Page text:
Last week I (Dave) had the opportunity to be back at one of my conferences, the Eyeo Festival. What makes Eyeo Festival great is it brings together people from all over the world around art, creativity, technology, data, and social impact. You get discussions around science, machine learning, social justice, art, data visualization, and more and many of the sessions cross multiple disciplines.
One of the key takeaways for me was learning to create better spaces and communities around us. The cross-discipline nature of an event like this opens up so many avenues to creatively address business and social challenges, and in turn makes it easier for people to harness the power of data.
To give you a sense of just how diverse an event like this can be, here are some examples of the people I met and the conversations I had…
A person came by my table saying he needed our input on visualization. We chatted for a bit, discussing the challenge he was having, without realizing we were talking to famous Bre Pettis, who co-founded MakerBot, a fantastic company that pioneered affordable 3-D printing! Such a cool opportunity to kick around ideas with amazing and talented people!
I had to laugh when we got into a fascinating discussion on better transportation approaches in large cities. Turns out we were talking with employees from both Google and Uber!
This night is just an example of the excitement Eyeo can bring or really any event where you bring diverse, creatives, and technologists together that have a shared mission.
Needless to say there was no shortage of knowledge being shared and absorbed. Eyeo is a reminder for me that I can never stop learning and sharing. The world is always changing and the challenges are always developing where we can play a small part. Find a way to share something with others and always a way to learn something new from others.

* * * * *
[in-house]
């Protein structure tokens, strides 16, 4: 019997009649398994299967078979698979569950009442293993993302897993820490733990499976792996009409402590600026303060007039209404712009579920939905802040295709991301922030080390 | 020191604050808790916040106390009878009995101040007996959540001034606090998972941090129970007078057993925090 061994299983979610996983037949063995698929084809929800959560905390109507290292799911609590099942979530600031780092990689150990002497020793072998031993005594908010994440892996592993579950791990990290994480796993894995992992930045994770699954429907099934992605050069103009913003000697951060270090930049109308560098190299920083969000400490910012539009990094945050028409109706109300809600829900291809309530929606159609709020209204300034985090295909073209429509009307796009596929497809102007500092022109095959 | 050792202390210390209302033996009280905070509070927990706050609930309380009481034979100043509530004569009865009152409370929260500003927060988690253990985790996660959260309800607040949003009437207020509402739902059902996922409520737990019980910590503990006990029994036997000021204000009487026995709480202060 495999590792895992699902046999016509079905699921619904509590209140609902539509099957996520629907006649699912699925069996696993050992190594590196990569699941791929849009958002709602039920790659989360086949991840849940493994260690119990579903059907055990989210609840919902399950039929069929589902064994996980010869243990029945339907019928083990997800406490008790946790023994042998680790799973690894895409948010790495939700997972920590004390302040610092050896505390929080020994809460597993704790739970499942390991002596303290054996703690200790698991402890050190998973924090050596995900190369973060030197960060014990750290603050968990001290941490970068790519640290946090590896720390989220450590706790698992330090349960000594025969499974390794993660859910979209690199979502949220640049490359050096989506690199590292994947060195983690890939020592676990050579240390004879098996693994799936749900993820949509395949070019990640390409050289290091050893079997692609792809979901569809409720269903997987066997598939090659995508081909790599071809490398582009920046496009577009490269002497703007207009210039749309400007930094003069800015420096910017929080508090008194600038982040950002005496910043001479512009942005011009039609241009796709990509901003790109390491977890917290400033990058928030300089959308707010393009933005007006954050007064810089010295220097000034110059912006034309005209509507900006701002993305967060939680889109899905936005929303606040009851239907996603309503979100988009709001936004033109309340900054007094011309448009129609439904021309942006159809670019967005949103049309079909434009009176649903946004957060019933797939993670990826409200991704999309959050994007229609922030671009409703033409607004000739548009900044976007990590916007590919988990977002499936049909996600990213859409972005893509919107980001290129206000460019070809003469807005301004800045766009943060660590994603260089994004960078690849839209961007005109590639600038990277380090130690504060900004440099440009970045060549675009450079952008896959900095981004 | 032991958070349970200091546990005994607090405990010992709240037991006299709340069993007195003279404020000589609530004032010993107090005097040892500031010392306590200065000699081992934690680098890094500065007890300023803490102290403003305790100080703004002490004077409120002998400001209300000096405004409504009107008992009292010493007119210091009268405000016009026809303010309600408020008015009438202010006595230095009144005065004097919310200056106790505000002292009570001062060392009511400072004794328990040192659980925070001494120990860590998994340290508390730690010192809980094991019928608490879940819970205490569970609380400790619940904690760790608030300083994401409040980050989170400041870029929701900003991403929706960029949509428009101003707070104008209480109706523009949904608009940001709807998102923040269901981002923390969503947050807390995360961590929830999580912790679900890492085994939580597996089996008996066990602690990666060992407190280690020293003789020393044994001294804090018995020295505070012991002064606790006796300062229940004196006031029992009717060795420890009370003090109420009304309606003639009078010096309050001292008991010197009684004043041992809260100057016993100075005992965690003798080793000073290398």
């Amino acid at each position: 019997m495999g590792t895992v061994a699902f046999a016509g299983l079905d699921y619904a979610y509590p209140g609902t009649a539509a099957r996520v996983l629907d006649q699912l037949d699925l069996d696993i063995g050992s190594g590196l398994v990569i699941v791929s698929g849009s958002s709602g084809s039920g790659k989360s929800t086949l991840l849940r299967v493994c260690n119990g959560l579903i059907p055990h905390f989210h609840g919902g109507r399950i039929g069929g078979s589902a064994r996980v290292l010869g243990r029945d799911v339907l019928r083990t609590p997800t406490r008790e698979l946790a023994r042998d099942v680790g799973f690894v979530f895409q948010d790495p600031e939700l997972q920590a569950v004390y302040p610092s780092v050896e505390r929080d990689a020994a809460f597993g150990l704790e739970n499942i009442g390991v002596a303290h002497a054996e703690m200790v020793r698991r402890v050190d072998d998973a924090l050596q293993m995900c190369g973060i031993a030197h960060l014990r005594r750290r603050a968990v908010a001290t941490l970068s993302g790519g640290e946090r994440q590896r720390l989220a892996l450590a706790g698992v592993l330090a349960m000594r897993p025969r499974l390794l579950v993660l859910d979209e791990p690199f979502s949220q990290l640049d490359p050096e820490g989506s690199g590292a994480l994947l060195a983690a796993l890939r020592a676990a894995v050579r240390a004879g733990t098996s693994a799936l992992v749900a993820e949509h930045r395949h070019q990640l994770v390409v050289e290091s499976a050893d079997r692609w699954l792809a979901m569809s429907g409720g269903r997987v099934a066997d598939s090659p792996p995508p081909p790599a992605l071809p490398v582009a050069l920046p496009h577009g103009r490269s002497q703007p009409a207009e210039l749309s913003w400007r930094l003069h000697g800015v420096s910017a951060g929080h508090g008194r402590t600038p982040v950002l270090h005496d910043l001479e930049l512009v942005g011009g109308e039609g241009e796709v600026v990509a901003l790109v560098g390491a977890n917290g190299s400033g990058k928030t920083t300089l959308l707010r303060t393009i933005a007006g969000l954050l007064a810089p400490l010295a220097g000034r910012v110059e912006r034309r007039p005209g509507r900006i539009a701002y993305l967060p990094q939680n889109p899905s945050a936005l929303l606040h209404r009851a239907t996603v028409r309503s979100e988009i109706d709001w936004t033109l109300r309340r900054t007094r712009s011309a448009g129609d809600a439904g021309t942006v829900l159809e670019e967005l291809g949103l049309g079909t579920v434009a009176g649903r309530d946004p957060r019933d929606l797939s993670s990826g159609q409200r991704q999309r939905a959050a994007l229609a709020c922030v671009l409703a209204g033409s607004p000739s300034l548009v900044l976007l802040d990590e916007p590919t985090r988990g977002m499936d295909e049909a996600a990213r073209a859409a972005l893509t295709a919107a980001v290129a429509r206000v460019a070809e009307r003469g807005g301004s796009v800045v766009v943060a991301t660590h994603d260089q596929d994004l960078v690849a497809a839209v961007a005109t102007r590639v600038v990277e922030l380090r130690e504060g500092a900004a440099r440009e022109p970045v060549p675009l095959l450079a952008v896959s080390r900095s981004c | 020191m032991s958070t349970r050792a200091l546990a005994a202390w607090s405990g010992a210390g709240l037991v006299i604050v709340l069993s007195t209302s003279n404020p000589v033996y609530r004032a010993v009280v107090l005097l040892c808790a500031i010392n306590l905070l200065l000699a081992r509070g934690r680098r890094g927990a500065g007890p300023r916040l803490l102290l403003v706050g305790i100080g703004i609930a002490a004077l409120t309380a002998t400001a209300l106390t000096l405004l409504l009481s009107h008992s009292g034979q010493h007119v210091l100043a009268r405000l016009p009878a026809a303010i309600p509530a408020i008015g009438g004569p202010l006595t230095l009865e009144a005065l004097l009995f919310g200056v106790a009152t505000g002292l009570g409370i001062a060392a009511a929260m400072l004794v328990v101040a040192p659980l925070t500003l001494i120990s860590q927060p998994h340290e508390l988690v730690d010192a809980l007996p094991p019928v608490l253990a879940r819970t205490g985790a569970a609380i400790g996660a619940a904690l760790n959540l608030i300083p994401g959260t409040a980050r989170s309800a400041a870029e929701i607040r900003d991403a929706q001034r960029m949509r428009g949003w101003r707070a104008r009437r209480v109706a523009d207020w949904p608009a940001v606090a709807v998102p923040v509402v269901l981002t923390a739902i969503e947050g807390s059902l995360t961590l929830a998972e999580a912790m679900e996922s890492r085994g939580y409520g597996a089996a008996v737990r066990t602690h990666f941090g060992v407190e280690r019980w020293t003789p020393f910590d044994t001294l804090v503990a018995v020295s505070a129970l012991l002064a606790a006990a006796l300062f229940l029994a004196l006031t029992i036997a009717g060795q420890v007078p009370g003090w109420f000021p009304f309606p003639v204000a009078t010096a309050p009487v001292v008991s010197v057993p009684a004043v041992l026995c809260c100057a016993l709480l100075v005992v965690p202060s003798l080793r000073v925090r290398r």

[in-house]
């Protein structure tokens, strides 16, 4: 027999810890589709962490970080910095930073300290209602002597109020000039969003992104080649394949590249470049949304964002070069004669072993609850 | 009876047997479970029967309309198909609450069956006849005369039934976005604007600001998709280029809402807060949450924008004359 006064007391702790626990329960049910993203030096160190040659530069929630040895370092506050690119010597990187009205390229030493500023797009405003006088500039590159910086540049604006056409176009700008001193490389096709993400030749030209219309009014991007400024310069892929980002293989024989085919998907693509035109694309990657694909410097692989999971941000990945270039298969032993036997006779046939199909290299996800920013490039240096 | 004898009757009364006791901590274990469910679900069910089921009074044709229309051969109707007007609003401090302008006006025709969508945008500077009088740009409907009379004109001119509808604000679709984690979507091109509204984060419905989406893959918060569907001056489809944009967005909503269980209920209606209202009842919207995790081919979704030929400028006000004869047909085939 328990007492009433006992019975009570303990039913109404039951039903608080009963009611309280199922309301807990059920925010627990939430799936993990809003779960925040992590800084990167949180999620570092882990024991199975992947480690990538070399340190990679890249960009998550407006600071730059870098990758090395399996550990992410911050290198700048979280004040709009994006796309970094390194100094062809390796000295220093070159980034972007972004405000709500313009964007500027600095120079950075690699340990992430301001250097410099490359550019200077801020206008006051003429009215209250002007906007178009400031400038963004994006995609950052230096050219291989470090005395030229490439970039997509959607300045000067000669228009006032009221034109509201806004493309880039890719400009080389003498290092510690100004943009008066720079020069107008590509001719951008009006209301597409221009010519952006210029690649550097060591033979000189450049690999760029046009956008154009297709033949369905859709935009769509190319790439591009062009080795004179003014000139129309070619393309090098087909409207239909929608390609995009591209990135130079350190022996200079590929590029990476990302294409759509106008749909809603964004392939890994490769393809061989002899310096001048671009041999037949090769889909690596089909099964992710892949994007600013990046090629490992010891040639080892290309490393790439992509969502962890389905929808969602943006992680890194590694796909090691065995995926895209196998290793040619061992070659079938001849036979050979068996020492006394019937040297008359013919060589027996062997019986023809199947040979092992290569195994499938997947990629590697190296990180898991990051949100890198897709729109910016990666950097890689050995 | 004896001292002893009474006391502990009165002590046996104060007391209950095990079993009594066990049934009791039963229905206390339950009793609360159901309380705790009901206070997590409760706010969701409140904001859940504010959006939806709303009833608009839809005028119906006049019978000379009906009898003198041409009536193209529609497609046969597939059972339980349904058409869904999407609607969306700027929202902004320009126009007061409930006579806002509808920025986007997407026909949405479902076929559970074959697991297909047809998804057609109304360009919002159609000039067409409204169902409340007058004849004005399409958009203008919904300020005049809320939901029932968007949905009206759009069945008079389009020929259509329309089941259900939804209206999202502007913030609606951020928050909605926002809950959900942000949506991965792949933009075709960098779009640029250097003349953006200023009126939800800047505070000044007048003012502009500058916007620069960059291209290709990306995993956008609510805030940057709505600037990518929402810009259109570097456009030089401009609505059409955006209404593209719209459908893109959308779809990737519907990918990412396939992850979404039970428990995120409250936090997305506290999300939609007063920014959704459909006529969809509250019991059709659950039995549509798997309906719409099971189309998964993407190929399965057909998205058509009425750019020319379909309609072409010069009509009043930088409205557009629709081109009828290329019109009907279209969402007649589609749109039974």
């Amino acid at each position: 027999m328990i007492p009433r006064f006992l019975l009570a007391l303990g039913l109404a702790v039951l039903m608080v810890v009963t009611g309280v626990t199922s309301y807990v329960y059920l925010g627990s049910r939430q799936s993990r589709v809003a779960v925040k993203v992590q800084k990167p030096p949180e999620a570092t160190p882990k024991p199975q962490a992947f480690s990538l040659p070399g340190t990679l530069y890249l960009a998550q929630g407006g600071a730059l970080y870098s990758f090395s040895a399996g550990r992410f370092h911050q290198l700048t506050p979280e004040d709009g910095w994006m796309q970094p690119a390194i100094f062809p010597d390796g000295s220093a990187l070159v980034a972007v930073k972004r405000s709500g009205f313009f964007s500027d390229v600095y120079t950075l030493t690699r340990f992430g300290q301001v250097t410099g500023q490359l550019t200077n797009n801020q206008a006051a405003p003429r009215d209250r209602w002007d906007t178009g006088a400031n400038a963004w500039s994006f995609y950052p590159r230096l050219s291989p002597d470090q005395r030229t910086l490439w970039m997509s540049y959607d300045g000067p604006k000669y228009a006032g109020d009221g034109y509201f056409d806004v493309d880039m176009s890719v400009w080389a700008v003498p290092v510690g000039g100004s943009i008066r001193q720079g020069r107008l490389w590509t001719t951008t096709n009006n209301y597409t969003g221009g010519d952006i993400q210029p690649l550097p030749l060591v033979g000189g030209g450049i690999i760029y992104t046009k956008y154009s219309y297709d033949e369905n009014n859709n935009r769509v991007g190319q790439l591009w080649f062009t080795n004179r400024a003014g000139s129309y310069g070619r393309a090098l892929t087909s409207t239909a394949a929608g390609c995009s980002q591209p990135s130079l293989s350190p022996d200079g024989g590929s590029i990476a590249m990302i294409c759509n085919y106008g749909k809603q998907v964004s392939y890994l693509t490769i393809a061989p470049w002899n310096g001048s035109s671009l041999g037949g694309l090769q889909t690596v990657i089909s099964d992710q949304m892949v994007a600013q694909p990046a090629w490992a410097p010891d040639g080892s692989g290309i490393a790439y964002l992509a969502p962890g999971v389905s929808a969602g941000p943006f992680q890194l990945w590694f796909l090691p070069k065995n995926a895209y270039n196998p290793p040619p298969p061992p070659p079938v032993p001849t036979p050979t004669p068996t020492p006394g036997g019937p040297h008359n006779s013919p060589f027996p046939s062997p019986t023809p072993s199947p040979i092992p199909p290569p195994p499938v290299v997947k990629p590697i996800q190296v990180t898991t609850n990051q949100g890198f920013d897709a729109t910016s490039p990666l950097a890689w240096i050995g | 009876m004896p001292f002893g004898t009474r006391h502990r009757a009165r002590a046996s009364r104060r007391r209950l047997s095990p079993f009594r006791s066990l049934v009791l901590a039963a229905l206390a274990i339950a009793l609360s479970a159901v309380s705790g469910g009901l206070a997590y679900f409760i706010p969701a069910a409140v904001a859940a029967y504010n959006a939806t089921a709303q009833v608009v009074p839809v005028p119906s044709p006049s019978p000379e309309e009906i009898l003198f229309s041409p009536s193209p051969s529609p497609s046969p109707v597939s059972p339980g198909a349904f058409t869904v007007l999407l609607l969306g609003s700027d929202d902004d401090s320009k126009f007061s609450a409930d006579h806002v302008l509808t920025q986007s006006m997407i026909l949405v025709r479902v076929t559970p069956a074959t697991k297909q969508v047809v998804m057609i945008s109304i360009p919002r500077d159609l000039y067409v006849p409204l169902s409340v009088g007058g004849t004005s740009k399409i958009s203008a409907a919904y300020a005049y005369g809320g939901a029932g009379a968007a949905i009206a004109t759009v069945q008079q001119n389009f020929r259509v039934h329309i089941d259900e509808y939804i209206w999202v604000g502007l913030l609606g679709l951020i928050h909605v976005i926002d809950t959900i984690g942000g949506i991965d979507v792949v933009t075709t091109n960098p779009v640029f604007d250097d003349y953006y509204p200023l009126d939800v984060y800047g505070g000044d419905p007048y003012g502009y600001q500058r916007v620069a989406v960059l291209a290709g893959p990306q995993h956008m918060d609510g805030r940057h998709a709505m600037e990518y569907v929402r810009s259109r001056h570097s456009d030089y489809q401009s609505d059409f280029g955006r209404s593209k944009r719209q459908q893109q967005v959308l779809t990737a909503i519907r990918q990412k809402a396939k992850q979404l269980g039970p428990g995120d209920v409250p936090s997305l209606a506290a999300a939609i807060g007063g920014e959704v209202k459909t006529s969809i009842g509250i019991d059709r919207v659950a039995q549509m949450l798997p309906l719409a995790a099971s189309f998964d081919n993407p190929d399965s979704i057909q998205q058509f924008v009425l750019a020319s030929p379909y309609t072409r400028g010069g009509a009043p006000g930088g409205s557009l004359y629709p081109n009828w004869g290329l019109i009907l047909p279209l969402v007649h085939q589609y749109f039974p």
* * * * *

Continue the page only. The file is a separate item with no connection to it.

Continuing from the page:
Beyond interesting conversations, there were also great sessions to attend. While I don't like to call favorites, one session I found fascinating is Darius Kazemi discussion around the FriendCamp network that he started. FriendCamp is a “local” social network that is intentionally kept very small with only Darius and a set of friends being allowed in.
Darius encourages others to think about creating a similar type of network. This is somewhat of a natural pullback of the not-as-free-as-we-think culture we live in where our data is sold to others and privacy is challenging. He says it is about taking responsibilities of your data and something we should be doing no matter at home or work. If you are not aware of your data, who has access to it and how, and what it is being used for then don't expect anyone else will treat it any better.
While I certainly agree with some of Darius's premises, I also realize not everyone is going to maintain a social network server and rigorously identify and maintain their private social network.
Thank you everyone that came to #Eyeo2019 and the entire team that puts it on because this event is really inspirational. Hope to see you at #Eyeo2020 back in the Twin Cities.
Quick side note: During Eyeo I had the chance to record Data Able podcast episodes with both Nadieh Bremer and Catherine D'Ignazio. Nadieh and Catherine are both phenomenal people putting out great work into the world and sharing information. Make sure to check out their work and subscribe to the Data Able podcast so you don’t miss their episodes when they drop later this summer.